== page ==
Patrick Henry Reardon on Mary of Bethany
Mary of Bethany is identified by name in only two of the gospels, Luke (10.38–42) and John (11.128–32; 12.1–8). In both places she is described through a studied contrast with some other character.
Martha and Mary
In Luke’s story Mary is contrasted with her (probably older) sister Martha, the latter being described as ‘distracted with much serving’ and ‘worried and troubled about many things’. One of the reasons Martha was so busy – or at least Martha thought so – was that Mary was not helping her in the kitchen and at table. So she approached Jesus with the request, ‘Lord, do you not care that my sister has left me to serve alone? Therefore tell her to help me.’ And just what was Mary doing that Martha found so inadequate? Well, she ‘sat at Jesus’ feet and heard his word.’ It seems evident that Martha took her sister’s more quiet activity to be either a sign of, or an excuse for, laziness. By way of response, Jesus corrected not Mary but Martha. He even pointed to the superiority of Mary’s peaceful occupation, claiming that she ‘has chosen the better part, which shall not be taken away from her.’ Without getting too technical on the point here, it is important that the adjective (agathe) in this story be translated not simply as ‘good’ (as in the KJV and other English translations), but as ‘better’ (following the Vulgate). As manifest in many examples in both the Septuagint and the New Testament, the use of a simple adjective to convey a comparative sense, or even as a superlative, is often found in Koine Greek, when two or more things are, in context, being compared. (Thus, for instance, it would have been ‘better’, not simply ‘good’, if Judas had not been born, in Matthew 26.24.) According to Jesus, then, what Mary was doing was not only good; it was better than what Martha was doing. Consequently, it is no wonder that this verse from Luke has ever been used in the Church to contend for the superiority of contemplation over other kinds of activity. Moreover, along with Paul’s thesis on the preference of consecrated celibacy to marriage (1 Corinthians 7.25–40), this text has always served to argue for the objective excellence of monasticism over other settings of the Christian life. These inferences from the texts in question are both sound and reasonable.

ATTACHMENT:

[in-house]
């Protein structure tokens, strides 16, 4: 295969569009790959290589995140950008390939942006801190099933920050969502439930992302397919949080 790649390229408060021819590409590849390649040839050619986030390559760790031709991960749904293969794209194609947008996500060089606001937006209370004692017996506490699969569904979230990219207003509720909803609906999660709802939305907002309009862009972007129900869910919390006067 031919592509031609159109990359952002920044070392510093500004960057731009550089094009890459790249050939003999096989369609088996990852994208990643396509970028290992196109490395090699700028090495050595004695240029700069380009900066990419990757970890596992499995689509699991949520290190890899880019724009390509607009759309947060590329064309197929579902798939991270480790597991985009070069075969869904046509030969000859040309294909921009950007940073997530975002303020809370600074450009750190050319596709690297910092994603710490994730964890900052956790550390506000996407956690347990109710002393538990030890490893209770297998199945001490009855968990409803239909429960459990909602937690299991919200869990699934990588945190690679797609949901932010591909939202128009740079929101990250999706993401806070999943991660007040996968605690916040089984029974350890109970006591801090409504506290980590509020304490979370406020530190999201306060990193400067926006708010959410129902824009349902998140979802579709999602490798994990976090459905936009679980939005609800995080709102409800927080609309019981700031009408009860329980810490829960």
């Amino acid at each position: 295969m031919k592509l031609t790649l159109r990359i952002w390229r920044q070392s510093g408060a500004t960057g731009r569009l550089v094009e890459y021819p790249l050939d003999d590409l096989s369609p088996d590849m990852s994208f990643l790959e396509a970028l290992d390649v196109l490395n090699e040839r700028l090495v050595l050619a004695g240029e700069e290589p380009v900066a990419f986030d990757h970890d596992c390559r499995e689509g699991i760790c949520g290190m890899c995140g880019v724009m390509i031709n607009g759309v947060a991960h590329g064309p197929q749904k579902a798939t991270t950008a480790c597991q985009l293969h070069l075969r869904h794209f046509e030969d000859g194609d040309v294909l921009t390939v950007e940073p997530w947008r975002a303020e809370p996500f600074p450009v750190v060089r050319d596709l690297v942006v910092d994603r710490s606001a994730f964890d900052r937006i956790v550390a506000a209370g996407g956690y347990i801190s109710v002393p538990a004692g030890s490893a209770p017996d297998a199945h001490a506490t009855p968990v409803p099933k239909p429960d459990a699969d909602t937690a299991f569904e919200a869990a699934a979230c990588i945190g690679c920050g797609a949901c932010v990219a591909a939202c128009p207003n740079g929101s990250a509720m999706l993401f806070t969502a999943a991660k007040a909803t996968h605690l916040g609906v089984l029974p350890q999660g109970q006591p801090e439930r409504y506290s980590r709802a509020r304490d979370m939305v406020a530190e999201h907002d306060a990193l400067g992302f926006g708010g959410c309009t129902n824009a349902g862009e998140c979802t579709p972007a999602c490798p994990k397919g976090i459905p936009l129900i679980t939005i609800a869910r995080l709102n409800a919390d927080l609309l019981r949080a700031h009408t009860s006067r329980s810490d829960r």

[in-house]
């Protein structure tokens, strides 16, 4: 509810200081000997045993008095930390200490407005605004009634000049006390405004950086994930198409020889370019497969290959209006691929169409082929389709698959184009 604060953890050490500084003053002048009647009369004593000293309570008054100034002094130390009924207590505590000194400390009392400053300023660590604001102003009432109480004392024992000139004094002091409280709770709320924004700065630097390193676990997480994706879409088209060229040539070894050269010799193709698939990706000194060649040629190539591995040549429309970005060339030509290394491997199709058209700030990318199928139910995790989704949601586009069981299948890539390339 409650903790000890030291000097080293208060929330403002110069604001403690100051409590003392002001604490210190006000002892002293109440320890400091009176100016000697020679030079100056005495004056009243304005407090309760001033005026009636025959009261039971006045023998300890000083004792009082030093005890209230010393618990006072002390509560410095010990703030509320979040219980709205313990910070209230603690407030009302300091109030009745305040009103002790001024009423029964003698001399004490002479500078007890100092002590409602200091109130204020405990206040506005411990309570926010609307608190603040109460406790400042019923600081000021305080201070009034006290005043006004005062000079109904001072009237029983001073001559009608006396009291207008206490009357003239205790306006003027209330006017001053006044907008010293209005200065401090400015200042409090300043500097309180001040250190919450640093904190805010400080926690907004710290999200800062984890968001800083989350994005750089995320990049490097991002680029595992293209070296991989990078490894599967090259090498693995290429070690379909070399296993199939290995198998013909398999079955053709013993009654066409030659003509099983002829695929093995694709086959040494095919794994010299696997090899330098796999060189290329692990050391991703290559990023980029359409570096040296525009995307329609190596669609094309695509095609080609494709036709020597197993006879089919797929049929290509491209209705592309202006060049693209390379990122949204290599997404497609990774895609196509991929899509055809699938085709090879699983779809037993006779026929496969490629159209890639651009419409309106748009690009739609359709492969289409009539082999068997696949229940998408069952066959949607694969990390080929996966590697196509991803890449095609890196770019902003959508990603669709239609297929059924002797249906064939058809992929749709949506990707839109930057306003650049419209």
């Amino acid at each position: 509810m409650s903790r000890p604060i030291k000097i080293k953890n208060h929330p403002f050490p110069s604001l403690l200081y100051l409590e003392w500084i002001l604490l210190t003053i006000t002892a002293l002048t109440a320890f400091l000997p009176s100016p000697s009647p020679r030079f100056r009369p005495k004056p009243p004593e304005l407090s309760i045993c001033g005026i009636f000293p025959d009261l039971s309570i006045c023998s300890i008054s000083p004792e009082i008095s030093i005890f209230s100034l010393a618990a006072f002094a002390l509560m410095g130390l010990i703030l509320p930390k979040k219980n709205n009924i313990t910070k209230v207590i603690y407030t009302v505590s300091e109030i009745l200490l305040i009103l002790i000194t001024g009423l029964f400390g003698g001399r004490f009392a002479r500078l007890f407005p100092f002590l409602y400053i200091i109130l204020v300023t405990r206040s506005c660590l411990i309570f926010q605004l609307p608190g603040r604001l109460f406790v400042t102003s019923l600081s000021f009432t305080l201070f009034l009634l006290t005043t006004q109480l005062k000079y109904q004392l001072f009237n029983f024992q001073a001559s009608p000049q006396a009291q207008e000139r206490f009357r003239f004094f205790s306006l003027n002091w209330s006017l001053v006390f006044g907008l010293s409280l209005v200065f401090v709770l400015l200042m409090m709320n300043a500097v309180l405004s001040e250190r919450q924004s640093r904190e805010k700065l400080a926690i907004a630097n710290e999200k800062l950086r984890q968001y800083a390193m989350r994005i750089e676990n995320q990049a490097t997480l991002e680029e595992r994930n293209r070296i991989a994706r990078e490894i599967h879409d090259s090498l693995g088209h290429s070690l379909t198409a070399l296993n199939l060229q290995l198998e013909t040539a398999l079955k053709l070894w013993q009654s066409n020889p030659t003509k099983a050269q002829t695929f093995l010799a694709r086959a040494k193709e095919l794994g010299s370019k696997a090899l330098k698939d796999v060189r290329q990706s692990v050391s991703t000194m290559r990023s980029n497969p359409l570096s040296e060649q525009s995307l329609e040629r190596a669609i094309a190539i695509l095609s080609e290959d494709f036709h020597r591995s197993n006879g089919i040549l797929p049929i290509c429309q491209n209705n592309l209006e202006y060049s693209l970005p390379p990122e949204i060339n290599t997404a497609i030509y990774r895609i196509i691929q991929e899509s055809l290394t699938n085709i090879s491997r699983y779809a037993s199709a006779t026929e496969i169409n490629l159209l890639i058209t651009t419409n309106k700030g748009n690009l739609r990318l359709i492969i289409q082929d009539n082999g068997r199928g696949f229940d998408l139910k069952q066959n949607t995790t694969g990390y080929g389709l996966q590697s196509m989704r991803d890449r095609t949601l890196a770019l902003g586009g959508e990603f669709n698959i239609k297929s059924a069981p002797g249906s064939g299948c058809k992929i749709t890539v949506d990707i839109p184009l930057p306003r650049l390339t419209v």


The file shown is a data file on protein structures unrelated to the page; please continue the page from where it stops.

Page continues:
Better to understand, however, how Mary of Bethany represents a Christian contemplative life, it would be useful to consider her activity – sitting and listening to Jesus’ word – within the context of Luke’s larger story. First, this description suggests a comparison with the activity of Jesus’ own mother, who ‘kept all these things, pondering them in her heart’ (2.19, 51). Second, both women are portrayed as the true contemplatives described in the parable of the sower. Recall that in Luke’s version of that parable the seeds ‘that fell on good ground are those who, having heard the word with a noble and good (agathe) heart, keep it and bear fruit with patience’ (8.15). That is to say, Christian contemplation involves the hearing of God’s word in purity of heart. Third, this theme is indicated in Luke’s distinctive version of another word of Jesus: ‘My mother and my brothers are these who hear the word of God and do it’ (8.21). Fourth, even when a woman in the crowd cried out to bless the mother of Jesus, the Lord responded by pointing to his mother’s true blessedness: ‘More than that, blessed are those who hear the word of God and keep it’ (11.27–28). Mary of Bethany, then, sitting at Jesus’ feet to hear his word, exemplifies a theme deep in Luke’s interest.
Mary and Judas
In the Gospel according to John, Mary of Bethany is contrasted with Judas Iscariot. It was Mary who, just six days before the Passover, ‘took a pound of very costly oil of spikenard, anointed the feet of Jesus, and wiped his feet with her hair’ (12.3). That ointment was valued at three hundred pieces of silver by Judas, the thieving apostolic book-keeper, who would soon betray Jesus for one tenth of that amount. We who know, trust, and love Jesus as God’s Son and our Saviour are shocked by the crass response of Judas, which proved that he was already on the side of Jesus’ enemies. How could anything done for the love of Jesus be thought extravagant or overly generous? This is obvious to us. It was obvious to Mary of Bethany as well. She had learned it by sitting quietly at Jesus’ feet and listening to his word.
Patrick Henry Reardon is a senior editor of Touchstone: A Journal of Mere Christianity www.touchstonemag.com.